Tatsuya Ichihashi, 30, who had eluded police for 2 years and 7 months, was finally apprehended at a ferry terminal in Minami, Osaka, on Nov 10. He is currently being held over the 2007 rape and murder of English teacher Lindsay Ann Hawker.
In the meanwhile, the construction company in Ibaraki, Osaka, where Ichihashi worked as a day laborer and lived in the dorm for over a year, has suffered the consequences of its connection to Ichihashi. A number of clients terminated their contracts with the company, suspecting that it might have been intentionally harboring the suspect. The situation had become so dire that the company was not even certain its business would survive the end of the year.
According to the president of this company, “At one point, half of our clients had left us. We were told that they couldn’t do business with a company that did not even check the identity of its employees. The possibility did occur to me that there might be a backlash as soon as we reported to the police that Ichihashi worked here, but I felt it was our civic duty to do so.”
However, the rejection by companies they had a business relationship with was far worse than the president imagined. “We were in a very bad situation. Even the banks started calling us. Because of the news that reported on contract terminations, I guess they were worried we wouldn’t be able to make payments. Fortunately, there were others who saw the media reports and felt we were being unfairly victimized. Our business has recovered and we work daily at various construction sites now.”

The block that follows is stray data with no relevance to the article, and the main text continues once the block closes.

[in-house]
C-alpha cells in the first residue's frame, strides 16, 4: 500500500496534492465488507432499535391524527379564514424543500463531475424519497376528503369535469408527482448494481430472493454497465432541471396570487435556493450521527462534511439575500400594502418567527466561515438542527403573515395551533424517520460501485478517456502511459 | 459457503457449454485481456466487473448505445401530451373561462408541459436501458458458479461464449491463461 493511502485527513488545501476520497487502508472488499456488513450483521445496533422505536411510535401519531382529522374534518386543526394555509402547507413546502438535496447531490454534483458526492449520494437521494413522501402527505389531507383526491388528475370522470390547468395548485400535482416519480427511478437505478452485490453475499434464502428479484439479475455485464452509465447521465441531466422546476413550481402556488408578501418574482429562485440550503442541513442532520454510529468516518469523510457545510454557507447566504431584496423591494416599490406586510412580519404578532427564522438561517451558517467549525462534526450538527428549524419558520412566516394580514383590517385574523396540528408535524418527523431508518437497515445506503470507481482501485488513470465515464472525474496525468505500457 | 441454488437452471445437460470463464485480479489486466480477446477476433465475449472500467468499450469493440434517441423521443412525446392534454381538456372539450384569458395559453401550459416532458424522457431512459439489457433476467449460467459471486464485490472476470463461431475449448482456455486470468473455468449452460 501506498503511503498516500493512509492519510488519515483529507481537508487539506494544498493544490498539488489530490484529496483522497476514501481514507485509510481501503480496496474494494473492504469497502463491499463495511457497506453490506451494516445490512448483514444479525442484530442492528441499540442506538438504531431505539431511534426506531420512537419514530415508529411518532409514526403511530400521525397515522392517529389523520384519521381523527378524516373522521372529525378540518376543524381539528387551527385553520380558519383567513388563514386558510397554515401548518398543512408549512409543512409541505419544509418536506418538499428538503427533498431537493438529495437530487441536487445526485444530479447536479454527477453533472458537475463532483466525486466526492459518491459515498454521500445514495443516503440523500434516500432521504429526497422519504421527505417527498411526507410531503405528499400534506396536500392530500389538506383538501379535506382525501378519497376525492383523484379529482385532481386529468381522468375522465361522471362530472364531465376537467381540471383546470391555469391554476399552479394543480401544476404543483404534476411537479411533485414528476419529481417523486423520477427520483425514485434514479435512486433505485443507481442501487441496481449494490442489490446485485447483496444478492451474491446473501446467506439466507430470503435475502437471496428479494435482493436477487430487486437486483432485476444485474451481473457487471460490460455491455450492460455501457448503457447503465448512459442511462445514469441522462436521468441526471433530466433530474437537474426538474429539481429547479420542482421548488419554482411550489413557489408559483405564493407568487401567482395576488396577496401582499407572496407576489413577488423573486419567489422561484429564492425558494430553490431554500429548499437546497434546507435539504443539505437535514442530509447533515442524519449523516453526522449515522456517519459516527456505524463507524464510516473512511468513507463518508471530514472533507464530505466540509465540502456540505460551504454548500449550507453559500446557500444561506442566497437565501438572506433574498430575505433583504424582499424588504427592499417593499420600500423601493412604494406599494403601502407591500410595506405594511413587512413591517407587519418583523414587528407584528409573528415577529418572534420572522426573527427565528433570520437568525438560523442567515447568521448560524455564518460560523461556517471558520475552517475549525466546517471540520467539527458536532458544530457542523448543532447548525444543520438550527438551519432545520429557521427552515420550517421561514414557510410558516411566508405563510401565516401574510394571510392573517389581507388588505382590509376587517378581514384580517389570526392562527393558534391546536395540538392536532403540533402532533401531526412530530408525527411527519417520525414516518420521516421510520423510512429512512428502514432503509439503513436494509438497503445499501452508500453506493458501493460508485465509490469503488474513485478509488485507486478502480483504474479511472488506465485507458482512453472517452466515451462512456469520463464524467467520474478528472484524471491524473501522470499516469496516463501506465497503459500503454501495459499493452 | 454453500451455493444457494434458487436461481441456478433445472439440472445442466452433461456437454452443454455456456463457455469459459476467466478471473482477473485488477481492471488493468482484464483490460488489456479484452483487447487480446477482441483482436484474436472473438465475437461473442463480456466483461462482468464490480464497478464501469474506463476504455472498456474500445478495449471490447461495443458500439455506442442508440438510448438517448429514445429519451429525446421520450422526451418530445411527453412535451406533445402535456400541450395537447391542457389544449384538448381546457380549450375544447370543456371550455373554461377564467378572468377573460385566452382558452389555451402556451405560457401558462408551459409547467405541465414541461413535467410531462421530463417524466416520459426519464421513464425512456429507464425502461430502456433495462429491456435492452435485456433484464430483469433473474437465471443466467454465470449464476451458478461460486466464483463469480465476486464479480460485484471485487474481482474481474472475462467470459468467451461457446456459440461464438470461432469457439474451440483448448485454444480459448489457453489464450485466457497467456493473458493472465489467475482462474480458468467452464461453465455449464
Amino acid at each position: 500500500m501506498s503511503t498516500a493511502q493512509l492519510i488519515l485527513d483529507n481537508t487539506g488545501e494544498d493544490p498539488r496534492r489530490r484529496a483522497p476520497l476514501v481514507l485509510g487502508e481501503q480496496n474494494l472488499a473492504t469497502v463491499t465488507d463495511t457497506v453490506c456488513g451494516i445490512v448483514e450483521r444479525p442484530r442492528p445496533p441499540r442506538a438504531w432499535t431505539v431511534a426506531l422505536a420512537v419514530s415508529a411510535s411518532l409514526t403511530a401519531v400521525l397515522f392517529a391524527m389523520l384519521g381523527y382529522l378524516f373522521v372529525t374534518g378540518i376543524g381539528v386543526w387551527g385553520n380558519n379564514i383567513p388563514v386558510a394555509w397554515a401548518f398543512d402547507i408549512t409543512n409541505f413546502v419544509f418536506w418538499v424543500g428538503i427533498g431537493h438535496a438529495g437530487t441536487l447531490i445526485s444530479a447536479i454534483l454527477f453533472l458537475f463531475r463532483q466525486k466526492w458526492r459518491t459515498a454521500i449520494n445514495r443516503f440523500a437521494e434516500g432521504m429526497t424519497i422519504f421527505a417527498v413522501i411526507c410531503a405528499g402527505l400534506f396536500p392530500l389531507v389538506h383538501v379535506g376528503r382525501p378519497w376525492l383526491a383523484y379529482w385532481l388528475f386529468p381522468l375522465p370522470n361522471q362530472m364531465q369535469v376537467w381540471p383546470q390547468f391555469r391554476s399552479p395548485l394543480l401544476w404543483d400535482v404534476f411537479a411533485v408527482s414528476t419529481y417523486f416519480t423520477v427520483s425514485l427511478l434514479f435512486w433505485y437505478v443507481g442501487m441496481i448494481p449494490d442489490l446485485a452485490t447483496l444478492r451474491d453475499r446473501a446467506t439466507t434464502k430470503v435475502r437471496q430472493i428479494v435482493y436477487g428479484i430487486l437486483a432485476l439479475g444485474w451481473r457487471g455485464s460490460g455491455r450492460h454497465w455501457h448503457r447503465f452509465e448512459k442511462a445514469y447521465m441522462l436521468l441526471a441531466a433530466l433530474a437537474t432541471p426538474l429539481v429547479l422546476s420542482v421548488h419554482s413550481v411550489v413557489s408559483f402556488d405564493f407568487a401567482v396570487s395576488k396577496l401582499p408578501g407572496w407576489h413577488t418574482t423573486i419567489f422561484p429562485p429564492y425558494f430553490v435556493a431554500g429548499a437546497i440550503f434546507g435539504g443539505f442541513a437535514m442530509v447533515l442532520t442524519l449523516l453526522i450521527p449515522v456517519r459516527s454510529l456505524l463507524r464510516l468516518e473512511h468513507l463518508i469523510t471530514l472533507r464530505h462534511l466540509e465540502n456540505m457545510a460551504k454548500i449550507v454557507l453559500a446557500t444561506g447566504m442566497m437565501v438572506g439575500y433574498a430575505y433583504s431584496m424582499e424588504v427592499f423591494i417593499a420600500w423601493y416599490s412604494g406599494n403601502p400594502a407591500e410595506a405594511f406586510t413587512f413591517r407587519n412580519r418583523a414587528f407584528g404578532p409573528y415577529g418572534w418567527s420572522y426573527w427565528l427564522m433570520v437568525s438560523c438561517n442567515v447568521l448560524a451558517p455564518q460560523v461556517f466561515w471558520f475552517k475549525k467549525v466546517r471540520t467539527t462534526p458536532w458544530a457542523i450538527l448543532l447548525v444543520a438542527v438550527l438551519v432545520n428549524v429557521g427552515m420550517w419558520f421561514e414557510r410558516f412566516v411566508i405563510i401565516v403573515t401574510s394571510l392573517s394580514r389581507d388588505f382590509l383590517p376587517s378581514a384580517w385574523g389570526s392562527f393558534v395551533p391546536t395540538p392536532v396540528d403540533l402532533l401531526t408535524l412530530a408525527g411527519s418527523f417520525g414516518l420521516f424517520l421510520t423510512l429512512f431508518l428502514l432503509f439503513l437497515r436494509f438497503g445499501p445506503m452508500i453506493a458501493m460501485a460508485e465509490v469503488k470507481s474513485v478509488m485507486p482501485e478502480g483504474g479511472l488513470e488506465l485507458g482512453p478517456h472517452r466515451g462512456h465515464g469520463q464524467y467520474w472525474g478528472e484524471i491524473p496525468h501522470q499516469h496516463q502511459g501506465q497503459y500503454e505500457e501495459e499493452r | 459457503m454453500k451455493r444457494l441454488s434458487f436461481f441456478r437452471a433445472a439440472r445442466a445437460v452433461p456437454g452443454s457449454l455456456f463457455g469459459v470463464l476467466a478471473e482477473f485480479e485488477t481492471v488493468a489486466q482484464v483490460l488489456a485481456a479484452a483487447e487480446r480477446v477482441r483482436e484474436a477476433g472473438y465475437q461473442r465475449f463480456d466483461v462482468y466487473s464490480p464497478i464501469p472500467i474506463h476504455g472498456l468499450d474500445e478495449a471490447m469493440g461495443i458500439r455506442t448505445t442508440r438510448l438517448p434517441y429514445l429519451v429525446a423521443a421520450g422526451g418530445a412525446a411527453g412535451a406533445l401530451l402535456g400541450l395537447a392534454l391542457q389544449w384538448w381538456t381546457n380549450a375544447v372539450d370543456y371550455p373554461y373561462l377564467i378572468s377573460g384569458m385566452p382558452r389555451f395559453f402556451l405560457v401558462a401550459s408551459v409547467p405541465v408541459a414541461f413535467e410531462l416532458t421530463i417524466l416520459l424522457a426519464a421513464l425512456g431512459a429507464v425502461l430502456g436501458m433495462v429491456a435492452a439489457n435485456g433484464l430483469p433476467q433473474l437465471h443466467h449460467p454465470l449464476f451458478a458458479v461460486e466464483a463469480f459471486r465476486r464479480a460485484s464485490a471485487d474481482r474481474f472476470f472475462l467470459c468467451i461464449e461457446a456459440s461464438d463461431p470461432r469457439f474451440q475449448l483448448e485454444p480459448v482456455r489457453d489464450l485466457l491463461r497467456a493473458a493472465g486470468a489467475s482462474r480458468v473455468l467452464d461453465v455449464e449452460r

It was the son of the president of this construction company who contacted police about Ichihashi. There was to be a cash reward of 10 million yen for information that would lead to his capture, but the manner by which the money would be distributed had been unclear. But the president commented that he did not expect much, since their information did not directly contribute to Ichihashi’s arrest.
While his daily life and business is gradually returning to normal, the dorm room once occupied by Ichihashi still remains vacant.© Japan Today